It is confessed that nobody reads Clarissa. Richardson's novel must, indeed, be classed among those standard national works of literature with which men in general think it no harm to profess an acquaintance, although they have never read a line of them, and have never opened the volume. There are many such national works. We don't mean to say that men and women lie about them. If asked to put their hands on their hearts and say whether they had perused this or that book from end to end, the truth would come from them clearly and rapidly. But in the ordinary conversation of the world, it is customary to presume an acquaintance with these happy literary owners of brevet rank. Beaumont and Fletcherare are a great example. We are disposed to believe that Spenser might be named in the list; Bunyan's Pilgrim's Progress should be inserted; and De Foe's writings, with the exception of Robinson Crusoe. Dryden's poems, Chesterfield's letters, and Dr. Johnson's works, -- of course we do not include his dictionary, -- may be added. In this catalogue Richardson's novels must certainly find a place. All these are books which it is assumed that every man has read, which all men have on their bookshelves, but which nobody ever reads. If Clarissa is so pre-eminently the best of novels and as novels are now more popular than ever, why is Clarissa among the books that are never opened?

Mr. Dallas tells us that it is prolix, and has undertaken on our behalf to make it less so. We will acknowledge, as we pass on, that he has so far done his task well, that he has omitted nothing necessary to the story, and that, in the three volumes now under notice, Clarissa is a better novel than it was as left by Richardson. We will not pause to assert that an author should be judged by his works as he himself leaves them, and will acknowledge, also, as we proceed that the world of readers is indebted to the editor or commentator who will make that which fitted the taste of one age fit also for the taste of later ages by his labours. But we venture to express our opinion that, even in this abridgment, Clarissa is so prolix, that the impatience of the times will not endure the book; and also that, as a work of art, it is not only prolix, but is so replete with [p. 166] other faults which have been condemned by the ever-advancing literary education of the day, that it can never again become popular.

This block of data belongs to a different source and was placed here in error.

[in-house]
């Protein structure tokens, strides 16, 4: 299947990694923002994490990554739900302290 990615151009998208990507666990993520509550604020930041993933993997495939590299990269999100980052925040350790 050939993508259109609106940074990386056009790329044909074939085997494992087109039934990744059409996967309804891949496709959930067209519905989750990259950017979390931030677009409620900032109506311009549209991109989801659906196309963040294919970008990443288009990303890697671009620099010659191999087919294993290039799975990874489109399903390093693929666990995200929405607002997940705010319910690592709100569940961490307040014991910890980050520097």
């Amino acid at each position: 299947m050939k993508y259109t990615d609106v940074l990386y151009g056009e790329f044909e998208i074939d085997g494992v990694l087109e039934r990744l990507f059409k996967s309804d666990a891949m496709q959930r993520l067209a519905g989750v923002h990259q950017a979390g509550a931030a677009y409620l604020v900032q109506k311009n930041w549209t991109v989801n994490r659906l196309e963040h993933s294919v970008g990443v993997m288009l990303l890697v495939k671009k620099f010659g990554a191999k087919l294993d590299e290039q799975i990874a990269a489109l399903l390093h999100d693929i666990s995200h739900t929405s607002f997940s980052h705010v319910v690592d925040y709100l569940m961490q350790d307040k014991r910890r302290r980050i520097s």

There are those, among whom, however, we do not think that we should reckon Mr. Dallas, -- lovers of literature, too, -- who will tell us that our education and taste as to that which we read have gone backwards; that men and women who prefer Macaulay to Burnet, Tennyson to Dryden, do so because to their attenuated intellects and sickly judgments tinsel shines brighter than gold. These are the "laudatores temporis acti," the Conservatives in literature, -- for there are Conservatives in literature as in politics, -- men who are very serviceable to us in saving us from too quick a desertion of things that are old, because they are old, -- the drag upon our wheels which might otherwise run down the hill too quickly. But we hold them to be altogether wrong in their judgement of men's intellects. As age succeeds age, that which is most worthy keeps its hold upon us. As it is in matters political, so it is also in matters of literature. Trial by jury remains, and is likely to remain, -- let Messers. Beales and Odgers be ever so triumphant; and Shakspeare is still known to us at least as intimately as in any previous age. The very admission that Clarissa is not read, is of itself proof to us that Clarissa is unreadable.

Mr. Dallas admits the work is prolix, and endeavours to cure the fault. But unfortunately the book is weighted with a double prolixity. It is prolix in all its parts, as well as in its whole. Cut it to pieces as you will, and it will still be prolix. The telling of every incident is done with a prolixity that to us is amazing; and, as the whole story is told in letters, it strikes us as being as impossible as it is cumbersome. The least critical reader knows that the writing of such letters must have been impossible. The twenty-four hours of the day were not long enough for the transcribing of all the words which men and women are supposed to have thrown into their letters, written, -- say, between Monday and Tuesday morning. Mr. Dallas will probably tell us that if the letters so written be in themselves charming, this inconsistency should be held to be venial. Even with this we cannot agree. The reader feels that there is a trespass made upon his judgment when he is asked to accept that as true which he feels to have been impossible. But independently of that, letters so written must in themselves be prolix, -- prolix, though a week were allowed for the writing of them. When two or three prolix letters have given accounts, equally prolix, of the same circumstance, Mr. Dallas has been able to omit one or two of the number; and the reader is so far spared. But the question should be one, not of sparing, but of delight; and a story told with prolixity is not delightful even when told but once.